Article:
20. A process as defined in claim 18 wherein the hypochlorous acid solution contains from about 30 to about 50% by weight of hypochlorous acid.

21. A process as defined in claim 18 wherein step (II) is carried out at a temperature of from about -20° C. to about 100° C.

Description:

This invention is directed to the use of hypochlorous acid to cause the facile oxidation of organic compounds, which are suitable to oxidation, in two phase reaction systems (aqueous/organic) without the use of phase-transfer catalysts usually required to initiate and sustain this type of reaction.

Oxidation of organic compounds is a well-known method to produce a wide variety of organic compounds from aliphatic, aromatic, aliphatic/aromatic, cycloaliphatic and heterocyclic alcohols, thiols, sulfides, aldehydes, amines, amides, ketones, acids, ethers, esters, and compounds containing an activated carbon-carbon double bond.

Numerous processes and reagents have been used to oxidize these organic compounds. Oxidations have often been carried out in polar aprotic solvents. However, due to the expense of the aprotic solvents, recycling of solvent, long reaction times, high reaction temperatures, etc., other methods were developed. One of these methods was the oxidation of organic compounds in a two phase media (aqueous/organic) which allowed the use of inexpensive oxidants, such as hypohalites.

For example, U.S. Pat. Nos. 3,996,259 and 4,079,075 describe the oxidation of organic compounds such as amines, amides, primary and secondary alcohols, and alkanols using a hypohalite and a phase transfer catalyst. The reaction is carried out in a two phase system, a water immiscible, liquid organic phase containing an organic compound oxidizable by hypohalite, and an aqueous phase containing the hypohalite ion. The hypohalite ion is produced from an alkali metal hypohalite. A phase transfer catalyst is required to carry the hypohalite ion from the water phase into the organic phase, thus permitting its reaction (oxidation) with the organic compound contained in that phase.

Lee, et al., Tetrahedron Letters, 20 May 1976, pp 1641-1644, describe oxidation of alcohols and amines by aqueous hypochlorite using a phase transfer catalyst which is a lipophilic quaternary ammonium salt for the transfer of anionic species from aqueous to organic media.

The use of the phase transfer catalyst in the oxidation of organic compounds in two phase systems had several advantages: no need for expensive aprotic solvents; simpler workup; shorter reaction time; and lower reaction temperatures.

However, in all such oxidation processes performed in the two phase system, a phase transfer catalyst was required. Without the catalyst, such reactions were often slow or did not occur. In this regard, E. V. Dehmlow, in a section titled Catalysis, Kirk-Othmer, Encyclopedia of Chemical Technology, 3rd Edition, Volume 5, John Wiley & Sons, Inc., 1979, discusses phase transfer catalysts on pages 62 to 68.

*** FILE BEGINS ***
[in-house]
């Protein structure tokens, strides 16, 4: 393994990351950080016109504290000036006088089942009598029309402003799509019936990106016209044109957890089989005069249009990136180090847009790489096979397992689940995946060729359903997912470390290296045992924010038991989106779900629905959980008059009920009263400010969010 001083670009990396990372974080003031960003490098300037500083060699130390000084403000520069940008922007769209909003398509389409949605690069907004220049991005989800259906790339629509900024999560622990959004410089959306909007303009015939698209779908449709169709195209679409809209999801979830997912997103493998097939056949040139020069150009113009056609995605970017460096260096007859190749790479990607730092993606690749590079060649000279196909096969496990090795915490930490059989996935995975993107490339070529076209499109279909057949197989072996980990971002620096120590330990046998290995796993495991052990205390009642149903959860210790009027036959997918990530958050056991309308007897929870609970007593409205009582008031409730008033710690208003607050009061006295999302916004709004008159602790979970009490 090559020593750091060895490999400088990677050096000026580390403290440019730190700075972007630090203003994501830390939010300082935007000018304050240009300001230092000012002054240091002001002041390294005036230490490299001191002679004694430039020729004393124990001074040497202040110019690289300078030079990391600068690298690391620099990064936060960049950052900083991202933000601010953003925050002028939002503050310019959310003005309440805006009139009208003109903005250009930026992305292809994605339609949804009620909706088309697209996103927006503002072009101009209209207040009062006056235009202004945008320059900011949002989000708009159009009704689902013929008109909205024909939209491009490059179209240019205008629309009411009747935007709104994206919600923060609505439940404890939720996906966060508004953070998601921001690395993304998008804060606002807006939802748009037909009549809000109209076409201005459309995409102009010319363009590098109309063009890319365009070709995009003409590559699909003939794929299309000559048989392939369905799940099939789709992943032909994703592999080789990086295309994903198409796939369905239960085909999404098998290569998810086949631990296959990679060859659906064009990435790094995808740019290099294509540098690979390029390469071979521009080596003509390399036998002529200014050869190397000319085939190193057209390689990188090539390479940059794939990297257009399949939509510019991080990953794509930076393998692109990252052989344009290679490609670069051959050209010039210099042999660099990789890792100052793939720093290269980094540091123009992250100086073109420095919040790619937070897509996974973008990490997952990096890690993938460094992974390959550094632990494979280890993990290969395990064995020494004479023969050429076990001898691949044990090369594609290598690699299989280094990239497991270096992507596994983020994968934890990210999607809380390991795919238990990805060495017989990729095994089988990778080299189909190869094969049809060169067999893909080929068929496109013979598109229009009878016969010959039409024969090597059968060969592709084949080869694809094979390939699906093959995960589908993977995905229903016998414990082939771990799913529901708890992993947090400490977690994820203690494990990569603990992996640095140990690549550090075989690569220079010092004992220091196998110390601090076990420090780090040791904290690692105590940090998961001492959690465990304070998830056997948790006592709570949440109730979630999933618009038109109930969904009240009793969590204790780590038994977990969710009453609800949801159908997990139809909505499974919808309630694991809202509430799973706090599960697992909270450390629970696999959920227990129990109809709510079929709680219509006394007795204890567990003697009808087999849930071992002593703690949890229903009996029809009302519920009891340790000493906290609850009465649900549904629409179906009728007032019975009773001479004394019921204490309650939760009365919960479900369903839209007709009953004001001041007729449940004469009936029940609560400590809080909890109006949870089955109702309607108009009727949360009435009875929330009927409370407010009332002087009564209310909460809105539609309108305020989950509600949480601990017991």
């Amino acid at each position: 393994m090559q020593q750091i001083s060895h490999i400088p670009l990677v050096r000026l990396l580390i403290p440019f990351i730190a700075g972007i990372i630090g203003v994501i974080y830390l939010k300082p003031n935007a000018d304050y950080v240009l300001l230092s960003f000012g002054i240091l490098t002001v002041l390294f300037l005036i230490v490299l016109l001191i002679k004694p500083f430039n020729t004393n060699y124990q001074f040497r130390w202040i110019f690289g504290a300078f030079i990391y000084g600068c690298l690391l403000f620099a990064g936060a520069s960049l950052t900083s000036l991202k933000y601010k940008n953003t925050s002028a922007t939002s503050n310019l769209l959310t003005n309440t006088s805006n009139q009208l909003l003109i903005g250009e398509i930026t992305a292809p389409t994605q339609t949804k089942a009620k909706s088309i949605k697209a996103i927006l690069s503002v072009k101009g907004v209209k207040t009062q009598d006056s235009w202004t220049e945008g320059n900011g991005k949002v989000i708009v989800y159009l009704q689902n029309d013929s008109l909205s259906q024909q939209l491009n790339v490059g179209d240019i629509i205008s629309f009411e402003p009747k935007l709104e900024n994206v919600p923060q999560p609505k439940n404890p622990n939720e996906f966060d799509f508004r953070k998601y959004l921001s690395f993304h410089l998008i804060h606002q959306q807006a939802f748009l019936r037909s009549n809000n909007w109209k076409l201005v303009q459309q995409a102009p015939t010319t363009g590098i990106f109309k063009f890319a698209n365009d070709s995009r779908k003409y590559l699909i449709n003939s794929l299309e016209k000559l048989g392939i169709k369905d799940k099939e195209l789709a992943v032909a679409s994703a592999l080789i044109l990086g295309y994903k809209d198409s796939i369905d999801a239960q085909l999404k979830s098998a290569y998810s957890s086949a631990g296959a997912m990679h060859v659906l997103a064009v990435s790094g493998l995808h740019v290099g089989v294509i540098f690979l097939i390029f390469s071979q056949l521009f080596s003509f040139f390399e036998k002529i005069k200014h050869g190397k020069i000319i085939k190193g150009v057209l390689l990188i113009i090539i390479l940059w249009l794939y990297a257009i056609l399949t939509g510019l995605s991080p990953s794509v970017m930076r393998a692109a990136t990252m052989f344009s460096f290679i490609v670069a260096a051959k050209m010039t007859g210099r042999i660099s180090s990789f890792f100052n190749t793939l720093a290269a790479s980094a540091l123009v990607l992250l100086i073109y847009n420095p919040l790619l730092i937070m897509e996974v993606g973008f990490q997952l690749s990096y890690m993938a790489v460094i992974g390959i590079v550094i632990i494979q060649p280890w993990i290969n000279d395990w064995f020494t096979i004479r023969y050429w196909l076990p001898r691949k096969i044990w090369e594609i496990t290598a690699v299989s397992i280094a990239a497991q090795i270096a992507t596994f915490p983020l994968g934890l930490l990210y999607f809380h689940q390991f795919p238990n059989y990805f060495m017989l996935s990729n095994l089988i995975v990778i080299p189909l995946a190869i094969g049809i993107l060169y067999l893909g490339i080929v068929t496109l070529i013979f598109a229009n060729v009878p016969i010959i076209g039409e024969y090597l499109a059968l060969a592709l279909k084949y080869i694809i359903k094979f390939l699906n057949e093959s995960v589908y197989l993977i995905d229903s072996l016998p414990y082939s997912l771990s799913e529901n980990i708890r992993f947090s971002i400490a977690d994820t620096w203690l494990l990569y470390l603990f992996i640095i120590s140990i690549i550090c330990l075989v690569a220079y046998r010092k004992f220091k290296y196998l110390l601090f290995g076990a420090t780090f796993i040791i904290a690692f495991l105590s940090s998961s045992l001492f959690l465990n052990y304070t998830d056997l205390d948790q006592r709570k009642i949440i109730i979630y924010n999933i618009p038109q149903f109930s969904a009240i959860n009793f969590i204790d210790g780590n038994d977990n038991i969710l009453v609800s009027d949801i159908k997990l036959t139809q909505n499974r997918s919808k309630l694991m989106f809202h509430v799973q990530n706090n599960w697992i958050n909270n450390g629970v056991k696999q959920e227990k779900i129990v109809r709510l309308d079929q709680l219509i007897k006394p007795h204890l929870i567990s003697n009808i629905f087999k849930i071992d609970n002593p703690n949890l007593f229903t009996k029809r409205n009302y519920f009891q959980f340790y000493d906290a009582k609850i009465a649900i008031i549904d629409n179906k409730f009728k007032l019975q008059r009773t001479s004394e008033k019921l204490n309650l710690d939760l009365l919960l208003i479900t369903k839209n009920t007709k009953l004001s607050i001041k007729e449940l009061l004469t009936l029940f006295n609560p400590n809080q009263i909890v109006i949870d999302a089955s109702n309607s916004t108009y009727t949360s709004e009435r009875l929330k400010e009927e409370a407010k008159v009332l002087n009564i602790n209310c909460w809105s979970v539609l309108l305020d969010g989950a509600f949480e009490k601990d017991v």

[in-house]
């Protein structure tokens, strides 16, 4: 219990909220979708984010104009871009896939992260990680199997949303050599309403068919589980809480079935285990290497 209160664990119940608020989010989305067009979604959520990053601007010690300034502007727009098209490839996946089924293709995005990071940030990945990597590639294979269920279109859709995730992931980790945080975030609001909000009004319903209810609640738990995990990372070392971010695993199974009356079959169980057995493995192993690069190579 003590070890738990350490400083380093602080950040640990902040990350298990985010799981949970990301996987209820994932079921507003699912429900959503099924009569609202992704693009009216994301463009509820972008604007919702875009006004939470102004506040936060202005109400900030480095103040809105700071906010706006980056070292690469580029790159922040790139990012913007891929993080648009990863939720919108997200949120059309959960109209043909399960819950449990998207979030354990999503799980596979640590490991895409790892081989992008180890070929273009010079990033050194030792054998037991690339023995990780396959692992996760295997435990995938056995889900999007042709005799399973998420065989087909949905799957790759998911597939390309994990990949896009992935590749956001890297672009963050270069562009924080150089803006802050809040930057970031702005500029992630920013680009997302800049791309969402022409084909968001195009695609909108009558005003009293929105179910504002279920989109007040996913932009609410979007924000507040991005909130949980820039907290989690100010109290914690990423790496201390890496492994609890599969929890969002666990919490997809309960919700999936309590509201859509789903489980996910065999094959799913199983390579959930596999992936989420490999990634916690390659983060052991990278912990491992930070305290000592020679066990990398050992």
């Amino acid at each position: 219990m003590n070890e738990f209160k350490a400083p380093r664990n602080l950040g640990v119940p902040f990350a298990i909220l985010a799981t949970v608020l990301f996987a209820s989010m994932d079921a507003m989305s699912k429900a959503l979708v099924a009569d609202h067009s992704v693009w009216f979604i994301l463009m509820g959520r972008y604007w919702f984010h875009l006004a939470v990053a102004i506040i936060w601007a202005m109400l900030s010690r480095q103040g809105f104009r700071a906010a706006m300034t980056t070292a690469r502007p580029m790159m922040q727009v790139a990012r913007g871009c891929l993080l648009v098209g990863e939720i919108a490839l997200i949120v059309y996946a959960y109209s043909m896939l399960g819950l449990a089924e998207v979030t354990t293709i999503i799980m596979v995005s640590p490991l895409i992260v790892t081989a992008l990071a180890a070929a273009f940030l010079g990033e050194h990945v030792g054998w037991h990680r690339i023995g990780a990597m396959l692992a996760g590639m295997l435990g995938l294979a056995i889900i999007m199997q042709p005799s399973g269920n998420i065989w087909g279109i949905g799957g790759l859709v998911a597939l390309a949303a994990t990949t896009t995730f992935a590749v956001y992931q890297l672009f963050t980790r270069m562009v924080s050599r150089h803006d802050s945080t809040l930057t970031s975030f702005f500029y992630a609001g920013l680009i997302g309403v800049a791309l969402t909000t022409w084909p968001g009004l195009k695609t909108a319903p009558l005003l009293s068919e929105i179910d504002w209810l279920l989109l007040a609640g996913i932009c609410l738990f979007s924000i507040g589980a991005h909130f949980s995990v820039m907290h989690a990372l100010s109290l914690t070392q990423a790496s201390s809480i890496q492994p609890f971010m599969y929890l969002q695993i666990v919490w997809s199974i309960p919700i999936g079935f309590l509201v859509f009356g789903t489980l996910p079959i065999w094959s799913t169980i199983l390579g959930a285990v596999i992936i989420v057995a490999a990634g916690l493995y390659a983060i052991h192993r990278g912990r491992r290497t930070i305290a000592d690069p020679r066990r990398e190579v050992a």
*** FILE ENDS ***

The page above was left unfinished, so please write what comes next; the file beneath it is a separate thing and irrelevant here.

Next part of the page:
On page 62, this publication states the following:

"Phase-transfer catalysis (PTC) is a technique by which reactions between substances located in different phases are brought about or accelerated. Typically, one or more of the reactants are organic liquids or solids dissolved in a nonpolar organic solvent, and the coreactants are salts or alkali metal hydroxides in aqueous solution. Without a catalyst, such reactions are often slow or do not occur at all; the phase-transfer catalyst, however, makes such conversions fast and efficient."

On page 68, oxidation of alcohols to aldehydes and ketones, and oxidation of an amine to a nitrile is illustrated using sodium hypochlorite under PTC conditions.

In this invention, it has been found that the use of hypochlorous acid causes the facile oxidation of organic compounds in two phase (aqueous/organic) systems without the use of a phase transfer catalyst. Further, the instant process does not require the use of an alkali metal hypohalite but rather, utilizes a hypochlorous acid solution.

The elimination of the use of the phase transfer catalyst has several advantages, i.e., it eliminates catalyst cost and also separation and isolation procedures associated with the catalyst.

This invention is directed to the oxidation of organic compounds such as aliphatic, aromatic, aliphatic/aromatic, cycloaliphatic and heterocyclic alcohols, thiols, sulfides, aldehydes, amines, amides, ketones, acids, ethers, esters, and compounds containing an activated carbon-carbon double bond by the use of hypochlorous acid. In a preferred embodiment of this invention, a highly concentrated form of hypochlorous acid is used, wherein the hypochlorous acid is present in amounts of greater than about 25% by weight.